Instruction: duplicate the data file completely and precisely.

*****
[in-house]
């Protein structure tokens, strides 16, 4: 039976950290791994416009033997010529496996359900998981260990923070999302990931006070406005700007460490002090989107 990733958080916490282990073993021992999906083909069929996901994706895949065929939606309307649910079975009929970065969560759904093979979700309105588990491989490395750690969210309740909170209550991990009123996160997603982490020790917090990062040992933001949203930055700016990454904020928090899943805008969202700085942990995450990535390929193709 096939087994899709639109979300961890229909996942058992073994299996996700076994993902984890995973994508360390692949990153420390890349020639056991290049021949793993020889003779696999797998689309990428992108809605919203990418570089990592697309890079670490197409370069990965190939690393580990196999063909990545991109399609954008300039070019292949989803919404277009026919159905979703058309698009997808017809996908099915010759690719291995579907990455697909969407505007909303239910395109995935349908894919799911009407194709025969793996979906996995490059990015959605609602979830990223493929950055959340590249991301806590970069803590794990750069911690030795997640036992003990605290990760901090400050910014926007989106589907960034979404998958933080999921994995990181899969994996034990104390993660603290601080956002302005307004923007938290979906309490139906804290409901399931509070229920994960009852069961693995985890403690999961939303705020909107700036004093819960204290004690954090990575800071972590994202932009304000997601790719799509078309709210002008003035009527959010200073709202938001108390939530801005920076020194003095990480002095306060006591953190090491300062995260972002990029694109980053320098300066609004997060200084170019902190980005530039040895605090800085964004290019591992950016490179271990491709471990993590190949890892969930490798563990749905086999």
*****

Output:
[in-house]
């Protein structure tokens, strides 16, 4: 039976950290791994416009033997010529496996359900998981260990923070999302990931006070406005700007460490002090989107 990733958080916490282990073993021992999906083909069929996901994706895949065929939606309307649910079975009929970065969560759904093979979700309105588990491989490395750690969210309740909170209550991990009123996160997603982490020790917090990062040992933001949203930055700016990454904020928090899943805008969202700085942990995450990535390929193709 096939087994899709639109979300961890229909996942058992073994299996996700076994993902984890995973994508360390692949990153420390890349020639056991290049021949793993020889003779696999797998689309990428992108809605919203990418570089990592697309890079670490197409370069990965190939690393580990196999063909990545991109399609954008300039070019292949989803919404277009026919159905979703058309698009997808017809996908099915010759690719291995579907990455697909969407505007909303239910395109995935349908894919799911009407194709025969793996979906996995490059990015959605609602979830990223493929950055959340590249991301806590970069803590794990750069911690030795997640036992003990605290990760901090400050910014926007989106589907960034979404998958933080999921994995990181899969994996034990104390993660603290601080956002302005307004923007938290979906309490139906804290409901399931509070229920994960009852069961693995985890403690999961939303705020909107700036004093819960204290004690954090990575800071972590994202932009304000997601790719799509078309709210002008003035009527959010200073709202938001108390939530801005920076020194003095990480002095306060006591953190090491300062995260972002990029694109980053320098300066609004997060200084170019902190980005530039040895605090800085964004290019591992950016490179271990491709471990993590190949890892969930490798563990749905086999």